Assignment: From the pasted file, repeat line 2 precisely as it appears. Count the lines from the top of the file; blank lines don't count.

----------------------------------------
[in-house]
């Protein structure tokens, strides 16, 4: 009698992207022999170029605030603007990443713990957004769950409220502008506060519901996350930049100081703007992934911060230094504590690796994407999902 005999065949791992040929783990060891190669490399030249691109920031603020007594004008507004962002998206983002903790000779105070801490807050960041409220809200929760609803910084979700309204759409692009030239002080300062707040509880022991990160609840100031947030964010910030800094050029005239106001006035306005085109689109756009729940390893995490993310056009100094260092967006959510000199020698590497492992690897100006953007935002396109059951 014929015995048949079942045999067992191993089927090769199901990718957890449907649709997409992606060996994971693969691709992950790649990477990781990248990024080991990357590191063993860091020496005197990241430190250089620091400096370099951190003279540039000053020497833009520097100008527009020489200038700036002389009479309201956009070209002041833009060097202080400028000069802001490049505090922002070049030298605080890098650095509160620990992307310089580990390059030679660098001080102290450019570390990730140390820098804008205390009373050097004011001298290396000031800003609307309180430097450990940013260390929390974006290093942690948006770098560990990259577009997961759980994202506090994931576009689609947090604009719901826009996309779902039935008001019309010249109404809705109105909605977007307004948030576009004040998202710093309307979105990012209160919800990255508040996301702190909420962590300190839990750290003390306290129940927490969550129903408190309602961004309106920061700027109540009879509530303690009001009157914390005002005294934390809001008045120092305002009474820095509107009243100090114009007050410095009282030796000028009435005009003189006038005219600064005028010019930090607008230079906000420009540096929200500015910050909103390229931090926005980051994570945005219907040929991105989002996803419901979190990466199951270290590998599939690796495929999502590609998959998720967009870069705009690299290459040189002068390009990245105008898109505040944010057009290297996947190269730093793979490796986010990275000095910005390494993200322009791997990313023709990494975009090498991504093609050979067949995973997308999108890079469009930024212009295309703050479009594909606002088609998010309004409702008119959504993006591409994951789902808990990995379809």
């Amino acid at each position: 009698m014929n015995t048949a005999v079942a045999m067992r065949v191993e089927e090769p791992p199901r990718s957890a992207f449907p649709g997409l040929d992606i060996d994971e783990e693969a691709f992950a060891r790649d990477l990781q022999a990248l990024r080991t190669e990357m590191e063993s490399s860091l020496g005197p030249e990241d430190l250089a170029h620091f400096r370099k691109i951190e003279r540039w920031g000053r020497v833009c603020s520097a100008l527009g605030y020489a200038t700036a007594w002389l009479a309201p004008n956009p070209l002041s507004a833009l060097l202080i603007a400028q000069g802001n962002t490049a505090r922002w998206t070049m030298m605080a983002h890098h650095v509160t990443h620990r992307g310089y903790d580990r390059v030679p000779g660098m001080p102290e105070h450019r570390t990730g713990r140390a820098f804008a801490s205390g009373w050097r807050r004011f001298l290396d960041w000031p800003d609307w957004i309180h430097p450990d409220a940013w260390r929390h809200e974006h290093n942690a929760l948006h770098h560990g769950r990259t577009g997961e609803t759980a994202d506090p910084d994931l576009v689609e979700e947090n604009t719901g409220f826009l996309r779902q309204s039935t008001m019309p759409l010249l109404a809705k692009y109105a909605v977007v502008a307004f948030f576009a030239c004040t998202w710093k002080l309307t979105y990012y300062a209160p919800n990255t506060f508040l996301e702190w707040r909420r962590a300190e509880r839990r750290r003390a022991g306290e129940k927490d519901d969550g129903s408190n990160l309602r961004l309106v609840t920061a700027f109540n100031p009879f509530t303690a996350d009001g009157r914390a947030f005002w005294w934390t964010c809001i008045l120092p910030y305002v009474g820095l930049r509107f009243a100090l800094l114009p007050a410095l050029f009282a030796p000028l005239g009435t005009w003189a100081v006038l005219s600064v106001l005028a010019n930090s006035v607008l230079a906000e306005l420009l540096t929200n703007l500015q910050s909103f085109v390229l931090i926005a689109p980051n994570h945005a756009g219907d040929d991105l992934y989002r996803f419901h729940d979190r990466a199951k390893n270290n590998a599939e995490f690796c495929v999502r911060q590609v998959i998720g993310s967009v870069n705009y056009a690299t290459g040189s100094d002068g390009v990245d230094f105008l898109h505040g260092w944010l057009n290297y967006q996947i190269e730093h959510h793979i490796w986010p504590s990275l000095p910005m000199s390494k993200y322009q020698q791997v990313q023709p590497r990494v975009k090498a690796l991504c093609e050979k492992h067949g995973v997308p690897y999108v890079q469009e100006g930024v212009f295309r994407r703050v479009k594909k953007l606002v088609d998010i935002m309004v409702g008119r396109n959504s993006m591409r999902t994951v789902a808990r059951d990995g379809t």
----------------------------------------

């Protein structure tokens, strides 16, 4: 009698992207022999170029605030603007990443713990957004769950409220502008506060519901996350930049100081703007992934911060230094504590690796994407999902 005999065949791992040929783990060891190669490399030249691109920031603020007594004008507004962002998206983002903790000779105070801490807050960041409220809200929760609803910084979700309204759409692009030239002080300062707040509880022991990160609840100031947030964010910030800094050029005239106001006035306005085109689109756009729940390893995490993310056009100094260092967006959510000199020698590497492992690897100006953007935002396109059951 014929015995048949079942045999067992191993089927090769199901990718957890449907649709997409992606060996994971693969691709992950790649990477990781990248990024080991990357590191063993860091020496005197990241430190250089620091400096370099951190003279540039000053020497833009520097100008527009020489200038700036002389009479309201956009070209002041833009060097202080400028000069802001490049505090922002070049030298605080890098650095509160620990992307310089580990390059030679660098001080102290450019570390990730140390820098804008205390009373050097004011001298290396000031800003609307309180430097450990940013260390929390974006290093942690948006770098560990990259577009997961759980994202506090994931576009689609947090604009719901826009996309779902039935008001019309010249109404809705109105909605977007307004948030576009004040998202710093309307979105990012209160919800990255508040996301702190909420962590300190839990750290003390306290129940927490969550129903408190309602961004309106920061700027109540009879509530303690009001009157914390005002005294934390809001008045120092305002009474820095509107009243100090114009007050410095009282030796000028009435005009003189006038005219600064005028010019930090607008230079906000420009540096929200500015910050909103390229931090926005980051994570945005219907040929991105989002996803419901979190990466199951270290590998599939690796495929999502590609998959998720967009870069705009690299290459040189002068390009990245105008898109505040944010057009290297996947190269730093793979490796986010990275000095910005390494993200322009791997990313023709990494975009090498991504093609050979067949995973997308999108890079469009930024212009295309703050479009594909606002088609998010309004409702008119959504993006591409994951789902808990990995379809």